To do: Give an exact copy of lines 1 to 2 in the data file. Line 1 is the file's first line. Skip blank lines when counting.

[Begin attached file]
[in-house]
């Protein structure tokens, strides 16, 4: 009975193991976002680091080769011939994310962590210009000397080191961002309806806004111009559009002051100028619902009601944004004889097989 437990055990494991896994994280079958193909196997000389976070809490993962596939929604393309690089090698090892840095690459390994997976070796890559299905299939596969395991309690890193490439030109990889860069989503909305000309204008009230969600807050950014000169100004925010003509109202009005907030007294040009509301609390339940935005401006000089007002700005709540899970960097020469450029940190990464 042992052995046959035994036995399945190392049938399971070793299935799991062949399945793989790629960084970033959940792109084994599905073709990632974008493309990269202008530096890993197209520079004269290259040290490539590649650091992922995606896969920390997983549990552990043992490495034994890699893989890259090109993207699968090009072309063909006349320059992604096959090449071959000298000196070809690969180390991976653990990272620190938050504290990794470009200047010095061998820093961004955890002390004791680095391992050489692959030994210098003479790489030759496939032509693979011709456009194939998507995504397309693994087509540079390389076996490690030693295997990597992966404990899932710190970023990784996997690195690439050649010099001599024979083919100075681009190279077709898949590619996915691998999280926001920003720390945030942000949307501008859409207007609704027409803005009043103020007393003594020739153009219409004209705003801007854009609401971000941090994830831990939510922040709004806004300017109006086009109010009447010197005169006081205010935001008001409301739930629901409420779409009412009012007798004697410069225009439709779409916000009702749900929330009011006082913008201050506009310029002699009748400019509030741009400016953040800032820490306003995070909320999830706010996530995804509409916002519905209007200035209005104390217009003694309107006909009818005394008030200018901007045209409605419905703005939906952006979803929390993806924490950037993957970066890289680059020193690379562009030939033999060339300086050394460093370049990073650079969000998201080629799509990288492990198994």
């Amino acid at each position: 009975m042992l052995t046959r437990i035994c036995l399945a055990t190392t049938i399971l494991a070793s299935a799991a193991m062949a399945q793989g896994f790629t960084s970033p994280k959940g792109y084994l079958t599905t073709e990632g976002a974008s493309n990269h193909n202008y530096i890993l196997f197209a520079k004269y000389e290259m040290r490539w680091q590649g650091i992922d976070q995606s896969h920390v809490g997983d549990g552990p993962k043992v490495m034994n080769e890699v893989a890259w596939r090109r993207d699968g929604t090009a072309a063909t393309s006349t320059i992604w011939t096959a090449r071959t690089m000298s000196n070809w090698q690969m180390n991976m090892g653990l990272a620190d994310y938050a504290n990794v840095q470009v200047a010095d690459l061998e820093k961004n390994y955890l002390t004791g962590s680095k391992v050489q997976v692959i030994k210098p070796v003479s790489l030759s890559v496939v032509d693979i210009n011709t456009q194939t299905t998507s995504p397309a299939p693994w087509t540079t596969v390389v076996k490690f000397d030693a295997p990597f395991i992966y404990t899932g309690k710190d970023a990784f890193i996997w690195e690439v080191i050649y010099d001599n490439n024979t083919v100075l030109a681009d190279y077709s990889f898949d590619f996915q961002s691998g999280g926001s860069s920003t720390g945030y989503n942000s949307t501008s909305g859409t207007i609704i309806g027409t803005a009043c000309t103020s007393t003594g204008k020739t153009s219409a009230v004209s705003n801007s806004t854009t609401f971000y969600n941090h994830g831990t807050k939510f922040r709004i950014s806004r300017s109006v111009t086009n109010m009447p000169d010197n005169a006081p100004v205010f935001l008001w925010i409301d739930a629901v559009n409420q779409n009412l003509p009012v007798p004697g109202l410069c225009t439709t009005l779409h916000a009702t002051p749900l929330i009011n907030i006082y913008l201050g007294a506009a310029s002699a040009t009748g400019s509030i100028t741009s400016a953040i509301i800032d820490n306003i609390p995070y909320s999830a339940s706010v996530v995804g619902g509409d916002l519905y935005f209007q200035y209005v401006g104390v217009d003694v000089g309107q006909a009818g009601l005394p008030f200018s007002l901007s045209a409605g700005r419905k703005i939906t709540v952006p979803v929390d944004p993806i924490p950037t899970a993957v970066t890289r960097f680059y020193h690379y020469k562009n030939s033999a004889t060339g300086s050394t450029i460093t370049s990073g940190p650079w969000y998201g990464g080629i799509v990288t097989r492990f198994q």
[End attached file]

[in-house]
């Protein structure tokens, strides 16, 4: 009975193991976002680091080769011939994310962590210009000397080191961002309806806004111009559009002051100028619902009601944004004889097989 437990055990494991896994994280079958193909196997000389976070809490993962596939929604393309690089090698090892840095690459390994997976070796890559299905299939596969395991309690890193490439030109990889860069989503909305000309204008009230969600807050950014000169100004925010003509109202009005907030007294040009509301609390339940935005401006000089007002700005709540899970960097020469450029940190990464 042992052995046959035994036995399945190392049938399971070793299935799991062949399945793989790629960084970033959940792109084994599905073709990632974008493309990269202008530096890993197209520079004269290259040290490539590649650091992922995606896969920390997983549990552990043992490495034994890699893989890259090109993207699968090009072309063909006349320059992604096959090449071959000298000196070809690969180390991976653990990272620190938050504290990794470009200047010095061998820093961004955890002390004791680095391992050489692959030994210098003479790489030759496939032509693979011709456009194939998507995504397309693994087509540079390389076996490690030693295997990597992966404990899932710190970023990784996997690195690439050649010099001599024979083919100075681009190279077709898949590619996915691998999280926001920003720390945030942000949307501008859409207007609704027409803005009043103020007393003594020739153009219409004209705003801007854009609401971000941090994830831990939510922040709004806004300017109006086009109010009447010197005169006081205010935001008001409301739930629901409420779409009412009012007798004697410069225009439709779409916000009702749900929330009011006082913008201050506009310029002699009748400019509030741009400016953040800032820490306003995070909320999830706010996530995804509409916002519905209007200035209005104390217009003694309107006909009818005394008030200018901007045209409605419905703005939906952006979803929390993806924490950037993957970066890289680059020193690379562009030939033999060339300086050394460093370049990073650079969000998201080629799509990288492990198994």